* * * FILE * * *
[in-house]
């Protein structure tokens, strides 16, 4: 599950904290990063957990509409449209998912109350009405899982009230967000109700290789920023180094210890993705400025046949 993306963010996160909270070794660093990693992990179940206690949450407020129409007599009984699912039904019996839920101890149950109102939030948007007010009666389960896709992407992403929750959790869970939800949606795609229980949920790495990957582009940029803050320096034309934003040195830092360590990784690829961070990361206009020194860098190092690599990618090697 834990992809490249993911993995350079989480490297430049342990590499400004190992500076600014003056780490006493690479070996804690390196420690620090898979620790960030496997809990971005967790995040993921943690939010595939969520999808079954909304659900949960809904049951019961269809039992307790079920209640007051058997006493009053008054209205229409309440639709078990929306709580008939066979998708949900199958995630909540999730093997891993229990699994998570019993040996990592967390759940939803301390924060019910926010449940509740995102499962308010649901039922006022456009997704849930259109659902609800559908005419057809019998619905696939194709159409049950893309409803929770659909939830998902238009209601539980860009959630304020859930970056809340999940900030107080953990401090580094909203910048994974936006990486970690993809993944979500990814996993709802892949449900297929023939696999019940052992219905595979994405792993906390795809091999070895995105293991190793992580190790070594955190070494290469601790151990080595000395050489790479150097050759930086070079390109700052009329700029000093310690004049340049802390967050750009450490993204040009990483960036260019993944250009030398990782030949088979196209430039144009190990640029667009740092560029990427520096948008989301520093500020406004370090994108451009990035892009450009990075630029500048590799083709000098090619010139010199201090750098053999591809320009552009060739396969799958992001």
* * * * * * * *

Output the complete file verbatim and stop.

[in-house]
């Protein structure tokens, strides 16, 4: 599950904290990063957990509409449209998912109350009405899982009230967000109700290789920023180094210890993705400025046949 993306963010996160909270070794660093990693992990179940206690949450407020129409007599009984699912039904019996839920101890149950109102939030948007007010009666389960896709992407992403929750959790869970939800949606795609229980949920790495990957582009940029803050320096034309934003040195830092360590990784690829961070990361206009020194860098190092690599990618090697 834990992809490249993911993995350079989480490297430049342990590499400004190992500076600014003056780490006493690479070996804690390196420690620090898979620790960030496997809990971005967790995040993921943690939010595939969520999808079954909304659900949960809904049951019961269809039992307790079920209640007051058997006493009053008054209205229409309440639709078990929306709580008939066979998708949900199958995630909540999730093997891993229990699994998570019993040996990592967390759940939803301390924060019910926010449940509740995102499962308010649901039922006022456009997704849930259109659902609800559908005419057809019998619905696939194709159409049950893309409803929770659909939830998902238009209601539980860009959630304020859930970056809340999940900030107080953990401090580094909203910048994974936006990486970690993809993944979500990814996993709802892949449900297929023939696999019940052992219905595979994405792993906390795809091999070895995105293991190793992580190790070594955190070494290469601790151990080595000395050489790479150097050759930086070079390109700052009329700029000093310690004049340049802390967050750009450490993204040009990483960036260019993944250009030398990782030949088979196209430039144009190990640029667009740092560029990427520096948008989301520093500020406004370090994108451009990035892009450009990075630029500048590799083709000098090619010139010199201090750098053999591809320009552009060739396969799958992001």